Originally Posted by 15fan
So let me get this straight.
Ryan Mallett will now (a) have the option (b) to spend a 5th year in college (c) on someone else's dime (d) as QB on the football team (e) at a big state school.
What an awful, abominal, egregiously unjust sentence to force upon a young man between the ages of 18-22.
I went to the University of Toledo's Law School on a full ride (aka someone else's dime). At any point, I was free to leave and pursue my studies at a different school. If I'd have decided I wanted to leave, I don't think Dean Closius would've gone to the mat to keep me enrolled at UT Law.
I don't see a single legitimate why athletes should be treated any differently than regular students in that regard. The only reason is to perpetuate this myth that the NCAA wants people to buy into that football factory schools are about "education first" and athletics second.
Which makes perfect sense, considering ESPN always puts up the graduation rate of a coach next to his career winning percentage on the graphic at the start of the game.
So, let's be honest for a brief second: football is going to be Ryan Mallett's livelihood. The choice of where he plays football (and what coach he plays football for) can have a direct impact on his ability to pursue that at a later date. It will almost certainly have an impact on his national exposure, draft status, and future earnings. I guess he should just take it on the chin and lose a year of his life because a new coach comes in decides to install the Power-I and de-emphasize the passing game. But, it's cool -- he's BMOC, going for free, and gets a 5th year on your dime.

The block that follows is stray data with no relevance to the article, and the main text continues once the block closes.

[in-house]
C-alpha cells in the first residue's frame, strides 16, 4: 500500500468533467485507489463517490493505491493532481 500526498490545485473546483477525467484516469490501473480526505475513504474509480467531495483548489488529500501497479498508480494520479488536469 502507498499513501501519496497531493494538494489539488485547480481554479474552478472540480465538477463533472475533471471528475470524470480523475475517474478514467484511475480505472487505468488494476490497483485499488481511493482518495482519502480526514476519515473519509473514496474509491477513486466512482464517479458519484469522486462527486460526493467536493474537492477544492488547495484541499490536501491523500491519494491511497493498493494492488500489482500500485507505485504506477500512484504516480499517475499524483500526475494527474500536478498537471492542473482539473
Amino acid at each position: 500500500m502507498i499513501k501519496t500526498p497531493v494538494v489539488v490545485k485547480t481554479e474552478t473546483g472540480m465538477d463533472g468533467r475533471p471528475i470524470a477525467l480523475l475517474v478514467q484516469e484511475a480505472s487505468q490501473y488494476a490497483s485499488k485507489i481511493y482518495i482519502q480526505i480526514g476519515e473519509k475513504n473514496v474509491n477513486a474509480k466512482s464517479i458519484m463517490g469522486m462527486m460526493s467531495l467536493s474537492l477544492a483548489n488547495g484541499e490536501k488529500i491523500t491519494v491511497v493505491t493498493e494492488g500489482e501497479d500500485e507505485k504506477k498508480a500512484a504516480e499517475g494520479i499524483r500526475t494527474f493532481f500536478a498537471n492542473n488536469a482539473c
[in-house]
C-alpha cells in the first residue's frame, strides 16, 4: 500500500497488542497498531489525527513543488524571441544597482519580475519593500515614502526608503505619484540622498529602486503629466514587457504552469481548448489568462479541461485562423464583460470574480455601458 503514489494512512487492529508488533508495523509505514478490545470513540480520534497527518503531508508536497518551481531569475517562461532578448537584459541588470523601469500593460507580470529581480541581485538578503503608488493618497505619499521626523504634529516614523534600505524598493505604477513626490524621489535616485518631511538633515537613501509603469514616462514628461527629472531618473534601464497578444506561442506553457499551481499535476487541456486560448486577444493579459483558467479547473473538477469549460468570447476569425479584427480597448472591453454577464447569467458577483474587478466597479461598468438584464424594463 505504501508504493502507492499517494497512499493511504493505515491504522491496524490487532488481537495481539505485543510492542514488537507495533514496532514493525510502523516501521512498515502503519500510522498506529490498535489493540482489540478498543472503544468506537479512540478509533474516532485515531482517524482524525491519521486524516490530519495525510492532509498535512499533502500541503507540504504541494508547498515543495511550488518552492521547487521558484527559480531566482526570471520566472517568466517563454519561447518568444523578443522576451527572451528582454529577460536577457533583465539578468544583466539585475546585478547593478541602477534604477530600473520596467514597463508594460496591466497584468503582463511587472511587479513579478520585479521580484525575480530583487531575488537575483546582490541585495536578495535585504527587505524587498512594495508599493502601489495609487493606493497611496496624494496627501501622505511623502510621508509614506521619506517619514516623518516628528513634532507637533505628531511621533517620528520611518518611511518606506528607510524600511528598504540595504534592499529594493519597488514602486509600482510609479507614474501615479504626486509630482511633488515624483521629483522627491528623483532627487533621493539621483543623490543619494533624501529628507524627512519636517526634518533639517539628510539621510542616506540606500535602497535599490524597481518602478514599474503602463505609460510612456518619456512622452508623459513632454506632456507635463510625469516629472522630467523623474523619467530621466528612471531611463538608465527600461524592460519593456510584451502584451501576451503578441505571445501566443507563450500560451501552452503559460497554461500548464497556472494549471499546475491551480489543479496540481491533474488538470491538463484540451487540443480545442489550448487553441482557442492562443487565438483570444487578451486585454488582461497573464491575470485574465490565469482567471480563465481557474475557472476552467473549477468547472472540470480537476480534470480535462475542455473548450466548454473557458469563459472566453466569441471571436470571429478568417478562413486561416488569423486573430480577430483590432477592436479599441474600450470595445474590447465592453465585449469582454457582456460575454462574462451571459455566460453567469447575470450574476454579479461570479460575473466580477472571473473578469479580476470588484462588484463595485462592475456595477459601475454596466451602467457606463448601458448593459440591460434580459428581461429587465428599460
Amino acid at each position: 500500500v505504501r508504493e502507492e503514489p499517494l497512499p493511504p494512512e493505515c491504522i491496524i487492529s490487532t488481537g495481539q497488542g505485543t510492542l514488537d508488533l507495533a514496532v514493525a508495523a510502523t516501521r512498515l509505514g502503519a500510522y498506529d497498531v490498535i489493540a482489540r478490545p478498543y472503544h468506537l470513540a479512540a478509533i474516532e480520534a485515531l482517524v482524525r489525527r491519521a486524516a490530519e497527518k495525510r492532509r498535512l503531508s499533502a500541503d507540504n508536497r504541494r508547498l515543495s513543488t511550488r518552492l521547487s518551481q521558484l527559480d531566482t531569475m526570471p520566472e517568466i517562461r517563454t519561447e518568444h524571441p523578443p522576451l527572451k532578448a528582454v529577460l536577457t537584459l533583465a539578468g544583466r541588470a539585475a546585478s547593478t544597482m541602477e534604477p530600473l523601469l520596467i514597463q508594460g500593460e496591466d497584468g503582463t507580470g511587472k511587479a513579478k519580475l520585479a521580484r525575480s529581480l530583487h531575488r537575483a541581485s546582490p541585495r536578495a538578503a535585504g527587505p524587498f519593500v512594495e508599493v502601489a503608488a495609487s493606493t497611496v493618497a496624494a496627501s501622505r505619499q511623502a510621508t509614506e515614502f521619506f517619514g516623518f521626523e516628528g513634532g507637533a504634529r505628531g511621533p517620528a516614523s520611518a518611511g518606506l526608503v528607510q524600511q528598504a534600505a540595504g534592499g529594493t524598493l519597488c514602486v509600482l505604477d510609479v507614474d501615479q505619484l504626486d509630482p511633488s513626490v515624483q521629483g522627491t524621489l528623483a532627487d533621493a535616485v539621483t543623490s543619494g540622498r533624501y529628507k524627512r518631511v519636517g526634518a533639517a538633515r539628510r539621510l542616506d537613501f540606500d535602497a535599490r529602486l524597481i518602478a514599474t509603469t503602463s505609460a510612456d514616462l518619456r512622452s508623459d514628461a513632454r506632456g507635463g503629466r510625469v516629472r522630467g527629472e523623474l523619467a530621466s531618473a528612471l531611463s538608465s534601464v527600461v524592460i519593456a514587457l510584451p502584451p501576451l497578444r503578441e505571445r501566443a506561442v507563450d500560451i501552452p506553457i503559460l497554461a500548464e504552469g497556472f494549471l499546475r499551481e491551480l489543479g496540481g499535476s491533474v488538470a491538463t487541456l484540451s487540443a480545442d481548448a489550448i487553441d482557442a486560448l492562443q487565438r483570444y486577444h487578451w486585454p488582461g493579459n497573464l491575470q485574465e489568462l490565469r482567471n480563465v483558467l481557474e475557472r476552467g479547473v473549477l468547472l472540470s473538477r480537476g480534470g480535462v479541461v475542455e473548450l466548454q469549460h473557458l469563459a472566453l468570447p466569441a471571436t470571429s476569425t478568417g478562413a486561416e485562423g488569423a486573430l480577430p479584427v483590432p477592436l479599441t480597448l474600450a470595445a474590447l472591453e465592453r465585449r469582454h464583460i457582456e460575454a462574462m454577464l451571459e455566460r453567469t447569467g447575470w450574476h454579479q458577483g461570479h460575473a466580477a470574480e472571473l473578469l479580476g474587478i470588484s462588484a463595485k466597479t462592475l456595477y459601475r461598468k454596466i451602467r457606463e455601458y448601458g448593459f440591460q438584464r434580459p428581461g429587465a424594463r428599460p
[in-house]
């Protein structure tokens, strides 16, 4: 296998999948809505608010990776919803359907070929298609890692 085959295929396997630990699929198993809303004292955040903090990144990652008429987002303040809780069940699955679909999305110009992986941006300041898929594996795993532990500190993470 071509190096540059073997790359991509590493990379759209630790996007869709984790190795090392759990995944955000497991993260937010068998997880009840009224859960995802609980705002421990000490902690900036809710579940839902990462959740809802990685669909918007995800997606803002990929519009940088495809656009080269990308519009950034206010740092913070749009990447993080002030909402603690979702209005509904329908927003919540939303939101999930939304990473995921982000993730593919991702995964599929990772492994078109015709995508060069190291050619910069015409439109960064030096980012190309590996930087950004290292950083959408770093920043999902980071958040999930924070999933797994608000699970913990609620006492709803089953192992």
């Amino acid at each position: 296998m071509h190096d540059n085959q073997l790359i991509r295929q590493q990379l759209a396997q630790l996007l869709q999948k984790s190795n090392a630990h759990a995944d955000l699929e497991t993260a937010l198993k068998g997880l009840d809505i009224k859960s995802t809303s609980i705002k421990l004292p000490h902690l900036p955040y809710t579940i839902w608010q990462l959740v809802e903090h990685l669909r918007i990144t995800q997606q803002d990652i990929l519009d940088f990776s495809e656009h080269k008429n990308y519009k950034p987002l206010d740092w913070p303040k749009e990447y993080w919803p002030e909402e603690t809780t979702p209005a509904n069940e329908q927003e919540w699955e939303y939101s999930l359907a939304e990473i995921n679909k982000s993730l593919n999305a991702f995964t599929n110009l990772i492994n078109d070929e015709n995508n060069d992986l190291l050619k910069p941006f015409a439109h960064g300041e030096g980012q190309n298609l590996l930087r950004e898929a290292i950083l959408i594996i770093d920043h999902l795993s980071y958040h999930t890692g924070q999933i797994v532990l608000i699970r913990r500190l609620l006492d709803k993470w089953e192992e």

Big time college athletics are businesses. Pure and simple. The sooner we all just agree on that, agree that we enjoy the product they present, and agree that it isn't worth trying to kid ourselves, the better off we'll all be. Hopefully, once we come to this grand epiphany, we can lop off some of the stupid rules that seem designed to disguise that reality. And, hopefully, we allow the workers in said business (the players) to start realizing some of, or at least having some control over, the vast wealth they provide for others.
If that bothers people, then maybe it's time public university sports programs were re-evaluated at a national level to ensure that they're still compatible with the goals of higher education that the taxpayers are paying. Maybe it's not OK to let coaches under contract to the government breach those contracts for no good reason other than his ambition or boredom. Maybe it's not OK to let state institutions hoard athletic profits for themselves while other state institutions struggle to make budget. Maybe it's not OK to tolerate futility in the classroom or grant academic waivers to kids just because they're good at hitting a blocking sled.
Money talks, so I'm not going to hold my breath on the latter scenario.